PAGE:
thumbnail of The Roots of Racial Conflict in the South; No. 2; The Lady and the Dragon
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<v Reporter>Racism is a fundamental social affliction. It is not an institution or a series of institutions imposed on society. It does not result from the presence, and it will not be eradicated by the absence, of a few evil men, as front page coverage might lead one to believe. It is complex and basic malady whose causes and effects revolve in vicious circles. It exists in the social structure like sand and concrete, and its problems are many and multiform. In its attention to the roots of racial conflict in the South, Pacifica has dealt with a number of these problems, both in their specific manifestations and in generalized form. This program initiates an examination of what is perhaps the most critical of them all: the Southern mass media and the problem of communication. The Lady and the Dragon is a story of a newspaper publisher and editor, Hazel Brannon Smith of Lexington, Mississippi. It is the story of one woman and one relatively small paper, but its importance, concrete and representative, speaks for itself.
<v Hodding Carter III>Hazel Brannon Smith is an Alabama native who has been in Lexington, I would say, almost 30 years. Lexington, Mississippi is in Holmes County. And Holmes County is a part hill, part delta County, delta being a flat, fertile flood plain of the state. <v Reporter>This is Hodding Carter III, managing editor of the Delta Democrat Times in Greenville, Mississippi. His father is the well-known multiple Pulitzer Prize winner, Hodding Carter II. Their newspaper, liberal even by northern standards, is one of the happier anomalies in that most unhappy state. <v Hodding Carter III>She had many enemies before the Supreme Court's decision in 1954 on segregation in public schools. She had taken on the gamblers and the bootleggers and the general hoodlums who were very powerful politically. <v Hodding Carter III>Prior to this. After the decision, while she could hardly be categorized as an integrationist by any definition at the time, she, uhh, was very vocal in her opposition to Citizens Council organization, pressure tactics, political interference. Uh, this did adding- added to her other stands, made her distinctly unpopular with a large number of people in her home county. Anyway. Hazel Brannon Smith is one of the last of the real fighting adages I know anywhere in the United States that is not merely fights when it's semi-popular fight or when is a chance for success, but when the odds are almost ninety nine to one against success. Uh... And that's about what the odds are. It's, uh, it's it's almost an impossible situation. Holmes County among the counties in the state is itself further over to the extreme on the race question. Even in the state.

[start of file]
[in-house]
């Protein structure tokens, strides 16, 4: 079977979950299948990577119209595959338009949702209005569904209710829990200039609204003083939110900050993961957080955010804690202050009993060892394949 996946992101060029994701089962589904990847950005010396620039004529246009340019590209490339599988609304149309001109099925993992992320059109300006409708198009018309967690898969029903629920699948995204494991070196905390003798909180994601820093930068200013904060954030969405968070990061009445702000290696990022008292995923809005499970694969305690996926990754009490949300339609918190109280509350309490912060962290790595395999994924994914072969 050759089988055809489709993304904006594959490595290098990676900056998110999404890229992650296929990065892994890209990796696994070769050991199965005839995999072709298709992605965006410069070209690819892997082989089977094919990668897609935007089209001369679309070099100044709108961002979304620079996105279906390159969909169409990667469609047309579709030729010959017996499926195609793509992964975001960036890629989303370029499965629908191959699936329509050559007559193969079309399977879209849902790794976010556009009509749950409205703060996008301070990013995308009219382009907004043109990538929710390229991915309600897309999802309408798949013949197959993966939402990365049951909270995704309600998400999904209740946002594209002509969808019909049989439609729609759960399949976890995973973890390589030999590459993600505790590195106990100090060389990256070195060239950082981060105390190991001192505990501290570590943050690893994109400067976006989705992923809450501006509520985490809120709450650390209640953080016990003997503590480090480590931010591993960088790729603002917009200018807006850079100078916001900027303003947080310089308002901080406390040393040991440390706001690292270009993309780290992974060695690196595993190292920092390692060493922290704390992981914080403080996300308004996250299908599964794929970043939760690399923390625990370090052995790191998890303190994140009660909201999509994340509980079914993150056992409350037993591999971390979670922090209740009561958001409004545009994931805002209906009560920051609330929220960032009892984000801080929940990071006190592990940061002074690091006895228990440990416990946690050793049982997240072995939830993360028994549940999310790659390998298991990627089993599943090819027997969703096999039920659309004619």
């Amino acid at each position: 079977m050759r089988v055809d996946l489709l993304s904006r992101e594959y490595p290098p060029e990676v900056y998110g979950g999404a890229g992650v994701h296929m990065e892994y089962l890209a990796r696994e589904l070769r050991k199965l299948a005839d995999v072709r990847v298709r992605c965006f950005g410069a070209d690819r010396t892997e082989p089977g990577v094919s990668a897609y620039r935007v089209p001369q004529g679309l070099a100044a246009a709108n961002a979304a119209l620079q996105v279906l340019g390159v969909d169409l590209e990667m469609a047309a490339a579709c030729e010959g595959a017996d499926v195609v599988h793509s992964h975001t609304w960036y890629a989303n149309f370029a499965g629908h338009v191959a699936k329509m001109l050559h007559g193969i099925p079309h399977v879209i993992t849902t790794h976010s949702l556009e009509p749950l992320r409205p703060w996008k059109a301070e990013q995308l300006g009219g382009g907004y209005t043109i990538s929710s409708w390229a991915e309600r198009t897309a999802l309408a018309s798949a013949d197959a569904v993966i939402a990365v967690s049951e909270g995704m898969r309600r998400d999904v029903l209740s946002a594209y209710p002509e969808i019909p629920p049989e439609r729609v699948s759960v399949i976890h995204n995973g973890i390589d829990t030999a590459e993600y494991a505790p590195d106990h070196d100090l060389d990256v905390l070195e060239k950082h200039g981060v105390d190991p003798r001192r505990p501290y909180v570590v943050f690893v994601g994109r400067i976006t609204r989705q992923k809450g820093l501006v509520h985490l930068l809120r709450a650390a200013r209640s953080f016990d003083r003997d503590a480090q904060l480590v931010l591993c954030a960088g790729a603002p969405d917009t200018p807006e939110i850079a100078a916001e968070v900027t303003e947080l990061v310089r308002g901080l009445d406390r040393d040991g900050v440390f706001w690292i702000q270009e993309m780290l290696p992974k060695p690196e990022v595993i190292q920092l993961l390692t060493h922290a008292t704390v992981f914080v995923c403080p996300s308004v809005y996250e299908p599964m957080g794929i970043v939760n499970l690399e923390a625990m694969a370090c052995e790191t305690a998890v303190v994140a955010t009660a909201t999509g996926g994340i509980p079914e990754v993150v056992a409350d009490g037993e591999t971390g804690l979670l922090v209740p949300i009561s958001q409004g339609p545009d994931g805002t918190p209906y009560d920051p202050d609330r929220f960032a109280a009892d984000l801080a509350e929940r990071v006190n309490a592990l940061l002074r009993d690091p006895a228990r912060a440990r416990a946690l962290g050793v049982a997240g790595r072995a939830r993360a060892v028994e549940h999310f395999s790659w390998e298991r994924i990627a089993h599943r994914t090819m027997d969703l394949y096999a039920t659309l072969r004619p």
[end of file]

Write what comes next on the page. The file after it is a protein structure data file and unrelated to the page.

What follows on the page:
<v Reporter>Uh... Further over than, uh, Sunflower County or Leflore County? <v Hodding Carter III>I would say that, uh, Leflore County alongside Holmes County looks like a liberal county. <v Reporter>Mrs. Smith established herself in Holmes County in 1936 after buying the Durant News. In 1943, she bought the Lexington Advertiser, her principal newspaper. As the publisher of the only two newspapers in the county, she soon became one of the area's most prominent and respected citizens and was asked once to run for the State Senate. She might still be a principal social figure in Holmes County were it not for one civic virtue too many: responsibility. Mrs. Smith faced the racial dragon for the first time in 1954, the year of the Supreme Court decision on segregated schools. But, though she did not know it at the time, she was onto the gragon spur as early as 1946.
<v Hazel Brannon Smith>During the war, du- du- during the II World War two days, uh, there was an army camp, north of <v Hazel Brannon Smith>Durant, up at, uh, Duck Hill. And, of course, of a lot of the several thousand troops there. And of course, during the weekends, uh, the troops scattered out in all directions. And we already had in Holmes County before that time a, a pretty large number of bootlegging establishments, of course, whiskey, uh, in Mississippi is sold, uh, quite openly, but at the same time, not legally. <v Reporter>M-hm. <v Hazel Brannon Smith>We're the only state, I believe, left that has the prohibition law. And, uh, we had at that time a large number of roadside joints, as we call them, that sold whiskey and had slot machines. And of course, there was open gambling in some of the places with the dice tables and so forth. And, uh, of course, with a lot of servicemen coming to town, uh... <v Hazel Brannon Smith>Well, it created a lot of other problems of la- of drunkenness and, uh, and, uh, people of, you know, automobile accidents and things like that.
<v Hazel Brannon Smith>And it just got pretty bad. It had gotten to the point. It really took only one week, and we had about twenty three people arrested for drunken driving while in that little town of Durant of just twenty five hundred population. Well, that's a pretty serious, uh, kind of a situation. <v Reporter>M-hm. <v Hazel Brannon Smith>And so I went to work after visiting the sheriff and asking him to do something. When he wouldn't, well then I started to work on, on the project editorially to clean up the county. <v Hazel Brannon Smith>And of course, uh, our campaign, uh, lasted about two years. It, it was about two years long. And it culminated in the 64 indictments that were voted by the grand jury. <v Reporter>Her editorial campaign to clean up the county won for Mrs. Smith the award for that year of the National Federation of Newspaper Women, the first time a Mississippi woman had been so honored. But it also got her into trouble. It was the first taste of what was to become a steady diet. <v Hazel Brannon Smith>In connection with these 64 indictments of...